It’s easy to run into ridiculous weight loss myths on social media, where any person who once got a C in biology GCSE can call themselves a nutrition expert. But misconceptions about healthy weight management abound offline, too — making it tough to know what’s real and what’s not. And that’s a problem (and potentially dangerous) when you’re starting out on a weight loss journey.
To help you know fact from fiction, we decided to debunk five of the most prevalent weight loss myths. We’re backing up what we know from studies and science-backed recommendations so that you don’t have to do the research yourself. Hopefully this makes losing weight a little bit easier.
Myth #1: You have to stay hungry to lose weight
Generally, experts recommend that people trying to lose weight operate at a calorie deficit, meaning that they eat fewer calories than they burn through exercise. However, you don’t have to extremely restrict your calories to see results. In fact, extreme calorie restriction can actually slow your metabolism, cause muscle loss, and disrupt your gut microbiome. It also puts you at risk of weight cycling, meaning that you lose the weight and then gain it back once you stop the diet. (And weight cycling can have a huge impact on your heart health.) By not eating enough food, you’re also making it harder to give your body the energy and nutrients it needs to function properly.
Most experts recommend losing one to two pounds per week at most for truly sustainable weight loss. You can achieve this by cutting about 500 calories from your daily food intake. (So if you’re currently eating about 2,000 calories per day, you’d now eat 1500 per day.) Ease into that, and prioritize foods high in fibre and protein to help you stay fuller and satisfied on fewer calories.
Myth #2: Punishing your body at the gym gets results
Extreme dietary restrictions can backfire, and so too can extreme exercise regimens. Pushing yourself to workout with no rest days doesn’t allow your body to recover and heal itself. This puts you at risk of injury and can mess with your energy levels, mood, and performance. In fact, the harder you are on your body, the harder it will be to perform in the gym (and in life).
Instead, stick with a consistent exercise routine that allows for at least one or two rest days per week. According to the Centers for Disease Control and Prevention (CDC), you should aim for 150 minutes per week of moderate-intensity aerobic activity plus two days of strength training. And mix up what kind of exercise you do to work different muscles, keep things interesting, and avoid overtraining.
Get Fitness Tips, Recipes and Workouts - for free
Sign up for our newsletter to receive amazing, expert-backed healthy-living advice - delivered straight to your inbox.
Myth #3: You can’t snack and lose weight
Afternoon snacks are one of life’s most delightful pleasures, and you don’t have to give that up just because you’re trying to lose weight. So long as you’re still hitting your calorie counts at the end of the day, there’s absolutely room for healthy snacks on a weight loss plan.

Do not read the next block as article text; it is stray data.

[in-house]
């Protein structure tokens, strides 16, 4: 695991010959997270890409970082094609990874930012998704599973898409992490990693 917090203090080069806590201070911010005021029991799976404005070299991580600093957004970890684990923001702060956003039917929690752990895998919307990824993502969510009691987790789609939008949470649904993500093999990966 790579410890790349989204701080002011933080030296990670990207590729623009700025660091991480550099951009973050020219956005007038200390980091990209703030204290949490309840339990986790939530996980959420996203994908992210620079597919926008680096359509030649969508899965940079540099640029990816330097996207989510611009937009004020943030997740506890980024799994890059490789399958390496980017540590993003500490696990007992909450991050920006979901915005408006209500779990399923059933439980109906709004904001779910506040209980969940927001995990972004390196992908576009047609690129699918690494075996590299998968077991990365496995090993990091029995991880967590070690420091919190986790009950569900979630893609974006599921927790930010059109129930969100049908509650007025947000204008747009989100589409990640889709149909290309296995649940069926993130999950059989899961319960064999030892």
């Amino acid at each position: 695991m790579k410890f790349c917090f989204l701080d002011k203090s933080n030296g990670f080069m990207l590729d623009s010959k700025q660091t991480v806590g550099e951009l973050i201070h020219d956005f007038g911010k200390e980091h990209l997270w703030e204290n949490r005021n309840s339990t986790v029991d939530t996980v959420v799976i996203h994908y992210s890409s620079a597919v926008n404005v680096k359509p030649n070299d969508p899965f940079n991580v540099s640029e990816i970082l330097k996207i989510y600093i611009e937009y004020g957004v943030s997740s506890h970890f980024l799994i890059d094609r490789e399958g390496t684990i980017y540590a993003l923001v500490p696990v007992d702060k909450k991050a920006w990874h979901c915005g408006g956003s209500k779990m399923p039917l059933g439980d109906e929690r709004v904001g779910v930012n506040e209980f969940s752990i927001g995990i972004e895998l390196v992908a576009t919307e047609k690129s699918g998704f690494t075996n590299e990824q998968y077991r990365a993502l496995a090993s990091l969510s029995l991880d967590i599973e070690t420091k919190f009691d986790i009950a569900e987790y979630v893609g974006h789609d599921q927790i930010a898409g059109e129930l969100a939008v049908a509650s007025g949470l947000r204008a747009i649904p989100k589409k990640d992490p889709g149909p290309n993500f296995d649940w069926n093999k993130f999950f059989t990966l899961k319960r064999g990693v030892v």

In general, you should look for snacks that are rich in filling fiber and protein, and low in added sugars, saturated fat, and sodium. This will ensure that the snack will keep you full to prevent overeating, and that it’s rich in nutrients. Try a handful of nuts with cheese or fruit, or sliced veggies dipped in hummus or guacamole.
That said, if you’re constantly hungry and snacks won’t cut it, that could be a sign you’re not eating enough at meal time, or that your meals are unbalanced. Take a look at what you’re putting on your plate to ensure you’re set up for success.
Looking for an on-the-go snack option? Our Protein Balls are packed with protein from peanuts and whey protein to keep you full and satisfied.
Myth #4: “Light” and “low-fat” products are best for weight loss
Diet products often are able to be low-calorie (and thus appealing to people trying to lose weight) by cutting out the fat. However, these products also tend to be higher in sugar than their non-diet counterparts—because if you’re taking out fat, you need to add in something else to make it taste good!
However, science has since learned that fat in food isn’t necessarily a bad thing. Even though it can be more calorie-dense than other macronutrients, fats are essential for digesting fat-soluble vitamins. They also are needed to make certain hormones and support cell function. And decades of research on low-fat diet also have shown that it’s more about the type of fat, not the amount eaten, that matters for weight and health.
The moral of the story: Don’t be afraid of fat, because there are tons of healthy fats out there that help you support your weight and health goals. For example, peanut butter is high in calories, but it is also high in nutrients and therefore can have a place in moderation in any diet.
However, foods made from refined carbohydrates (like white flour) often contain more sugar and less fiber, which can spike your blood sugar levels and don’t keep you as full for long, which might make you overeat. (Unless you pair them with protein- and fiber-rich foods to balance things out.)
But there is not much to complain about when it comes to whole grain products, vegetables, and fruit as carbohydrate suppliers. Complex carbohydrates, along with healthy fats and proteins, are the foundation of a balanced and healthy diet. Prioritize these when eating carbs and you’ll be set up for success.
We at foodspring use only high-quality sources, including peer-reviewed studies, to support the facts within our articles. Read our editorial policy to learn more about how we fact-check and keep our content accurate, reliable, and trustworthy.